Ishimaru has been strongly attracted to calligraphy from his childhood and studied in the Calligraphy Course of Daito Bunka University. Then he went on to graduate school to pursue further study in this field at the Department of Calligraphy, Faculty of Literature of the University and has produced scholarly achievements as well. Presently, he is a member of 2 calligraphy associations, The Yomiuri Shoho-kai and Ranjukai, and is engaged in creative activities in the limited free time he has from his work at the Institute. Working at the Institute, which is a base for studies associated with cultural properties, provides Ishimaru with good stimulation and he is doing his best to create better works of calligraphy and to contribute to the development of artistic culture.
(Ishimaru’s major works and activities can be viewed on his home page: http://www.h2.dion.ne.jp/~shinya-i/top.htm)
Director General Suzuki receiving donations from Director Shimojo and President Asaki (From left to right: Vice Director Yoshida, Director Shimojo, President Asaki, Director General Suzuki, and Director Nagai of the Department of Management)
Director General Suzuki presenting a letter of appreciation to President Asaki (President Asaki to the left and Director General Suzuki to the right)
Director General Suzuki presenting a letter of appreciation to Director Shimojo (Director Shimojo to the left and Director General Suzuki to the right)
An offer for donation was made by the Tokyo Arts Dealers’ Association to subsidize projects for the publication of the results of investigation and studies related to cultural properties conducted by the National Research Institute for Cultural Properties, Tokyo. Another offer was also made by the Tokyo Bijutsu Club to subsidize research projects of the Institute.
The Tokyo Arts Dealers’ Association has donated 1 million yen each twice a year since the autumn of 2001; this was their 13th donation. The Tokyo Bijutsu Club also donated 1 million yen last autumn and this spring, making the current donation its third one.
On December 17, Director General Suzuki received the donations at the Tokyo Arts Dealers’ Association in Minato-ku, Tokyo from Director Shimojo Kei’ichi of the Tokyo Arts Dealers’ Association and President Asaki Masakatsu of the Tokyo Bijutsu Club. In return, Director General Suzuki presented letters of appreciation to them.
The presentations were followed by an informal talk on the conservation of cultural properties and exhibitions of art objects.
We are most grateful for their understanding of the Institute’s work and donations and hope to use them for the projects conducted by the Institute.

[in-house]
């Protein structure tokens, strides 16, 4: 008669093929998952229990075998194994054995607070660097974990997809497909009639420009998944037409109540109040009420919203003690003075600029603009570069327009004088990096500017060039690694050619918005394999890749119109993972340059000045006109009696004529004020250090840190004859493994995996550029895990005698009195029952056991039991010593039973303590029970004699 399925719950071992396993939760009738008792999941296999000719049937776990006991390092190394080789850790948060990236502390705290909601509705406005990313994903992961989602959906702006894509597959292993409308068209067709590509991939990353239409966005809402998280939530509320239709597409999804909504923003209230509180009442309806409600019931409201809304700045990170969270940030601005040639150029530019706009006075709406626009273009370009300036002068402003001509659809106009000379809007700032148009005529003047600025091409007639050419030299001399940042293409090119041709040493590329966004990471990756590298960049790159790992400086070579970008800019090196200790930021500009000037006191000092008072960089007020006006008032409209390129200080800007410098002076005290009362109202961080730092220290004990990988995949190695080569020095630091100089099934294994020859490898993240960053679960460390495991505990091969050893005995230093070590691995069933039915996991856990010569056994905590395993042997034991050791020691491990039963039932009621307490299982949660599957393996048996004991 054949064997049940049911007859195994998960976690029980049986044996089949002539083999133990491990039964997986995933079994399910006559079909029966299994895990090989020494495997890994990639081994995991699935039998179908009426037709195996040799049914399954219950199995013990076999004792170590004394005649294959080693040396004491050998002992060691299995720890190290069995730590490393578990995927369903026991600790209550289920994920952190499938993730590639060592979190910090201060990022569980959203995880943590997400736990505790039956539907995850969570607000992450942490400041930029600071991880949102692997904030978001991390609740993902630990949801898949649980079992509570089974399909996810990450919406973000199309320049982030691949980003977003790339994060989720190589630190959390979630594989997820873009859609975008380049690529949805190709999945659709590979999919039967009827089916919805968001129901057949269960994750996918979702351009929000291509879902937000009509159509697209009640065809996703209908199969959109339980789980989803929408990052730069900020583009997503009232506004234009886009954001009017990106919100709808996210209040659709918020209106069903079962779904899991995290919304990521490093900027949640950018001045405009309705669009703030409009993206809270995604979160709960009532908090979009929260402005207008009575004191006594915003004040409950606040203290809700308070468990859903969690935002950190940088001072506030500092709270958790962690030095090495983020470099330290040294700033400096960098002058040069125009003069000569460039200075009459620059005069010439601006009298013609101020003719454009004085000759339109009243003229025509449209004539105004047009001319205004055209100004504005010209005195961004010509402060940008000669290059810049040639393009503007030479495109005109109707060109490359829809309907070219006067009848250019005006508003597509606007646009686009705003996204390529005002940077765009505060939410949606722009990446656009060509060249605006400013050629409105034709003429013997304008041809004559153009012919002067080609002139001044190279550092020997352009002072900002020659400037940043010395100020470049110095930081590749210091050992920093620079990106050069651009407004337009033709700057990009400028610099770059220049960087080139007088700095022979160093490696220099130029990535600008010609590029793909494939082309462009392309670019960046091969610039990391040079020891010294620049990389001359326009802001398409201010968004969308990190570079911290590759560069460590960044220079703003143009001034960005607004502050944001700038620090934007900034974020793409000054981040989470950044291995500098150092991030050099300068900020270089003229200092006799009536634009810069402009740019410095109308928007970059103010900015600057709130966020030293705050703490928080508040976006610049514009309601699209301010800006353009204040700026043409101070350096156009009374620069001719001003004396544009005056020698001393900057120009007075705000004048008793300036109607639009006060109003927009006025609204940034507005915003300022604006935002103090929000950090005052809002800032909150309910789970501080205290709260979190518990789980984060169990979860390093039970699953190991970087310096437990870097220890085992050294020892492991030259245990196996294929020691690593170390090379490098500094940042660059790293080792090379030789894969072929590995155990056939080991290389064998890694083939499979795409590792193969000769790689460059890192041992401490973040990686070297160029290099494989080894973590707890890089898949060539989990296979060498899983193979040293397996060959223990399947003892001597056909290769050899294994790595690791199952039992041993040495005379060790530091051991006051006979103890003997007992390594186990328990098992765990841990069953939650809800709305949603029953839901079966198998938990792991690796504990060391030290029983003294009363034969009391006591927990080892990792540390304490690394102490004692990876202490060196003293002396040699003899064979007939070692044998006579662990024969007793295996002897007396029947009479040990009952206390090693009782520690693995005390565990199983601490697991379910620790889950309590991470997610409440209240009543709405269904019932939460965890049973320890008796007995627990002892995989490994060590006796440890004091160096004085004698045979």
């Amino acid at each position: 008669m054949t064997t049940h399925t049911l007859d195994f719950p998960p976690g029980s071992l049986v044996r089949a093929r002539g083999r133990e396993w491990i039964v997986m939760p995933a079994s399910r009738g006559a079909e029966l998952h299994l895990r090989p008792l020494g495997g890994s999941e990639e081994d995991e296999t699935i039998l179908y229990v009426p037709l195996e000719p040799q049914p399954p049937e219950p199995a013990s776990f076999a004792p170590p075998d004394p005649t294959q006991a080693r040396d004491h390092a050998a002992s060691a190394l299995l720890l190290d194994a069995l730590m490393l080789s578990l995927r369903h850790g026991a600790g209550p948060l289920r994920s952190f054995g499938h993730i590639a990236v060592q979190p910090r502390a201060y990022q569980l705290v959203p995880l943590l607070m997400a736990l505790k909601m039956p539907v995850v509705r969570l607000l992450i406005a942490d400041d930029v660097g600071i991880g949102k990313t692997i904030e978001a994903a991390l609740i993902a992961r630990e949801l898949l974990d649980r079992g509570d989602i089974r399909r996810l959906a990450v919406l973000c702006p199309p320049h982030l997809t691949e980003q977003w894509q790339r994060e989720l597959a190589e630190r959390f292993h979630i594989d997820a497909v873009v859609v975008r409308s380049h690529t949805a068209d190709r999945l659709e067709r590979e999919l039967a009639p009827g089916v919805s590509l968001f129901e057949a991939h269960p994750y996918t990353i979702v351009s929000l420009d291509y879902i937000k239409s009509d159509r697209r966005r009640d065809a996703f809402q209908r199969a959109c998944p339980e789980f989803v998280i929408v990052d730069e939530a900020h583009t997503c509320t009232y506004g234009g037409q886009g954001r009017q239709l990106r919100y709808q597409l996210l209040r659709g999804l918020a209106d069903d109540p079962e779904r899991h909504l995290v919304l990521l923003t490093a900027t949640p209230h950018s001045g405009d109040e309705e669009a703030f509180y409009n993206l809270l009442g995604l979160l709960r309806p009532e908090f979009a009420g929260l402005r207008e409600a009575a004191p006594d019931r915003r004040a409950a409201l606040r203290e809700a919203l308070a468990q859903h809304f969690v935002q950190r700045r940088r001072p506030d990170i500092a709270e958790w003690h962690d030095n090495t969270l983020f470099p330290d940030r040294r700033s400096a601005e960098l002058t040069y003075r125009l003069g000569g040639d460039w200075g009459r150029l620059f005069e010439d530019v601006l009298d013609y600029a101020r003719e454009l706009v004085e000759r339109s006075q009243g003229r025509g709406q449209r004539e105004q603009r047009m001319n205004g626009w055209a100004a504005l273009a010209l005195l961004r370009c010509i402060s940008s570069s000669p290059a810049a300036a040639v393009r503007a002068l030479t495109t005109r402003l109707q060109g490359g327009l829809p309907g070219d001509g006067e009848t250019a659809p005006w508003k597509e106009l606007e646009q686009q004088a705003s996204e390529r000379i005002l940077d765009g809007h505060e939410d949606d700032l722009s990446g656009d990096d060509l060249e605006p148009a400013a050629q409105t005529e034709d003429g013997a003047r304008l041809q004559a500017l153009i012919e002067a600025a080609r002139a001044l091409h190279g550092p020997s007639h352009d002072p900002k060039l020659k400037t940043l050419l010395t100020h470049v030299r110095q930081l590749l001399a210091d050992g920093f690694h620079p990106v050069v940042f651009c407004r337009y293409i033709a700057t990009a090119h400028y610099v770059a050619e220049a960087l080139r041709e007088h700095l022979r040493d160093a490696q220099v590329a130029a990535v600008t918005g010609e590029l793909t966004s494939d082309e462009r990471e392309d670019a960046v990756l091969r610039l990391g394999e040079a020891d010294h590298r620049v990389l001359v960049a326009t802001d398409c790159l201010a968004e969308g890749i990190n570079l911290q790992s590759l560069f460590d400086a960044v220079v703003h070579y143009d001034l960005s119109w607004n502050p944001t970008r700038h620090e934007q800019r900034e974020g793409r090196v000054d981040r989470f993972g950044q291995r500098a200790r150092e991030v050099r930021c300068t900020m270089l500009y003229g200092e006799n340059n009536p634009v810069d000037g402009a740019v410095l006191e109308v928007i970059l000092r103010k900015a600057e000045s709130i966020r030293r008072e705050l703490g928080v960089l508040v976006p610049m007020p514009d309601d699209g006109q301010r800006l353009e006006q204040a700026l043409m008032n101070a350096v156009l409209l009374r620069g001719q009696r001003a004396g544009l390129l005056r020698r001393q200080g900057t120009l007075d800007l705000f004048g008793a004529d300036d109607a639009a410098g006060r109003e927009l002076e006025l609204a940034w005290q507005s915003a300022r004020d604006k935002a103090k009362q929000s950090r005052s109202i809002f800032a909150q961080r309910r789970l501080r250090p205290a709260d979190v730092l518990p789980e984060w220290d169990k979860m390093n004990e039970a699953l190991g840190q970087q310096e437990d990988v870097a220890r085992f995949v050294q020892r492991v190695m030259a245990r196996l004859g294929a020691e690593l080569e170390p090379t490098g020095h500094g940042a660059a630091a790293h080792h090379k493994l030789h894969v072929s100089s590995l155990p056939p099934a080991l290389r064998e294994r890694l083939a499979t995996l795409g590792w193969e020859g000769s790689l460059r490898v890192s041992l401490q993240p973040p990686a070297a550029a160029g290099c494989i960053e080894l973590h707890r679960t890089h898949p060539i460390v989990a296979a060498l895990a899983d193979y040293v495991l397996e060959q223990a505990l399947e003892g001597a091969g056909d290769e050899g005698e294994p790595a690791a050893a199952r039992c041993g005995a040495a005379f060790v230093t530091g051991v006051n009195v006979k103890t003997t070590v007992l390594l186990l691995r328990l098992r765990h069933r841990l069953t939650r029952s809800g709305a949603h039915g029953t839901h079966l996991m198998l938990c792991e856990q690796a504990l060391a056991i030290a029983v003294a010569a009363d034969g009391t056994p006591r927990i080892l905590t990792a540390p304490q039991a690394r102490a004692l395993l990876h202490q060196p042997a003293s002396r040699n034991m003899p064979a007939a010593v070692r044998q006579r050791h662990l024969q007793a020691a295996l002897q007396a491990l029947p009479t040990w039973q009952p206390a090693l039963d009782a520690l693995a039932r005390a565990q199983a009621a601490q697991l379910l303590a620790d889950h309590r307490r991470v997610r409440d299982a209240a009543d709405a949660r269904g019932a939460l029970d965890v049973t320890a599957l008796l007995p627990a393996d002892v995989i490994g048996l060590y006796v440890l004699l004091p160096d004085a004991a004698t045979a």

Visitors listening to the Director’s explanation at the Analytical Science Section
Staff of Gansu Provincial Institute of Cultural Relics and Archaeology and Gansu Provincial Museum, who were in Japan upon invitation from Akita Prefectural Museum, visited the facilities of the National Research Institute for Cultural Properties, Tokyo. After listening to explanations about the Institute from the Director of the Center for Conservation Science and Restoration Techniques, they visited the Analytical Science Section of the Center and looked at the exhibit on the first floor lobby. They then met the Director of the Japan Center for International Cooperation in Conservation to exchange opinions.
Members of the Henan Province Cultural Relics Bureau looking at the exhibit
On October 23, 5 members of the Henan Province Cultural Relics Bureau, who were in Japan on invitation from the Nara National Research Institute for Cultural Properties, visited the Institute to see its facilities and to exchange opinions. After receiving explanations about the profile of the Institute and projects for international cooperation from the Director of the Japan Center for International Cooperation in Conservation, the group visited the Analytical Science Section and the Restoration Studio as well as the Radiography Lab of the Center for Conservation Science and Restoration Techniques and saw the exhibit of materials on the Kitora Tumulus displayed in the lobby on the first floor. The Director of the Center for Conservation Science and Restoration Techniques and persons in charge of the different facilities provided explanations and answered questions.
Students listening to explanations by a person in charge in the Restoration Studio
On October 19, 10 students from Yasuda Gakuen Junior High School and High School in Sumida-ku visited the Institute as part of their study theme, “learning about the traditions of Japan.” They visited the Analytical Science Section and the Restoration Studio of the Center for Conservation Science and Restoration Techniques and saw the exhibit of materials on the Kitora Tumulus displayed in the lobby on the first floor. After listening to explanations by persons in charge and having their questions answered, the group visited the Kuroda Memorial Hall where they also listened to explanations and had their questions answered by a person in charge.